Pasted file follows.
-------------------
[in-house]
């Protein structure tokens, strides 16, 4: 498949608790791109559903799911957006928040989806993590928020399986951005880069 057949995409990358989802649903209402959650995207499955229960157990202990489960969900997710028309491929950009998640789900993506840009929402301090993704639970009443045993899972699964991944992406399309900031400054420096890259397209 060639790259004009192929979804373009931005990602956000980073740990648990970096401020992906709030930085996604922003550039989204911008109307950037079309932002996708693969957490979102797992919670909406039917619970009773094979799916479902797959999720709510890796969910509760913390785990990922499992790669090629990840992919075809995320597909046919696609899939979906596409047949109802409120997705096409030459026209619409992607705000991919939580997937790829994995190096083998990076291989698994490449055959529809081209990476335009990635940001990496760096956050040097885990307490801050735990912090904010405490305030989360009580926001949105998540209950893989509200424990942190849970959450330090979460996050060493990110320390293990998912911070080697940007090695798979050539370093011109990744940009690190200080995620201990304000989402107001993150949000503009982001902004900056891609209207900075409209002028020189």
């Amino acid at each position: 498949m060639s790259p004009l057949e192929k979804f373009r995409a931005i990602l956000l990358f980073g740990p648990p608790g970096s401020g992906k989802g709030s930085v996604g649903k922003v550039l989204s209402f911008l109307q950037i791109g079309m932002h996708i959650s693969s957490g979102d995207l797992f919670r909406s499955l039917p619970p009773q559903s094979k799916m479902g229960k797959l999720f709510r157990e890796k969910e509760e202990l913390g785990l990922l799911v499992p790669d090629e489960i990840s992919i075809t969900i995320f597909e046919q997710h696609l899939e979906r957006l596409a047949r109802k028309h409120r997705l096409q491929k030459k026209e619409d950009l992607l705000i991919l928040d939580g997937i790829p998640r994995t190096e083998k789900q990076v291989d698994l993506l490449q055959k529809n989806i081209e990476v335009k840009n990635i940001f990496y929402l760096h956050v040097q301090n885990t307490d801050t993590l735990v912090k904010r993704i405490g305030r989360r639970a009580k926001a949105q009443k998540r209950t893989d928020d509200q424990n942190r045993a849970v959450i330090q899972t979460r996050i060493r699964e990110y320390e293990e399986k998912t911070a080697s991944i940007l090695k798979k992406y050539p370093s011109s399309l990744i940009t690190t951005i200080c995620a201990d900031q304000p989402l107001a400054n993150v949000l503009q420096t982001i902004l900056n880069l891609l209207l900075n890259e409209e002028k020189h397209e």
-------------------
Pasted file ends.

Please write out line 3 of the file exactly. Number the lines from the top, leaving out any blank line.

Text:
């Amino acid at each position: 498949m060639s790259p004009l057949e192929k979804f373009r995409a931005i990602l956000l990358f980073g740990p648990p608790g970096s401020g992906k989802g709030s930085v996604g649903k922003v550039l989204s209402f911008l109307q950037i791109g079309m932002h996708i959650s693969s957490g979102d995207l797992f919670r909406s499955l039917p619970p009773q559903s094979k799916m479902g229960k797959l999720f709510r157990e890796k969910e509760e202990l913390g785990l990922l799911v499992p790669d090629e489960i990840s992919i075809t969900i995320f597909e046919q997710h696609l899939e979906r957006l596409a047949r109802k028309h409120r997705l096409q491929k030459k026209e619409d950009l992607l705000i991919l928040d939580g997937i790829p998640r994995t190096e083998k789900q990076v291989d698994l993506l490449q055959k529809n989806i081209e990476v335009k840009n990635i940001f990496y929402l760096h956050v040097q301090n885990t307490d801050t993590l735990v912090k904010r993704i405490g305030r989360r639970a009580k926001a949105q009443k998540r209950t893989d928020d509200q424990n942190r045993a849970v959450i330090q899972t979460r996050i060493r699964e990110y320390e293990e399986k998912t911070a080697s991944i940007l090695k798979k992406y050539p370093s011109s399309l990744i940009t690190t951005i200080c995620a201990d900031q304000p989402l107001a400054n993150v949000l503009q420096t982001i902004l900056n880069l891609l209207l900075n890259e409209e002028k020189h397209e």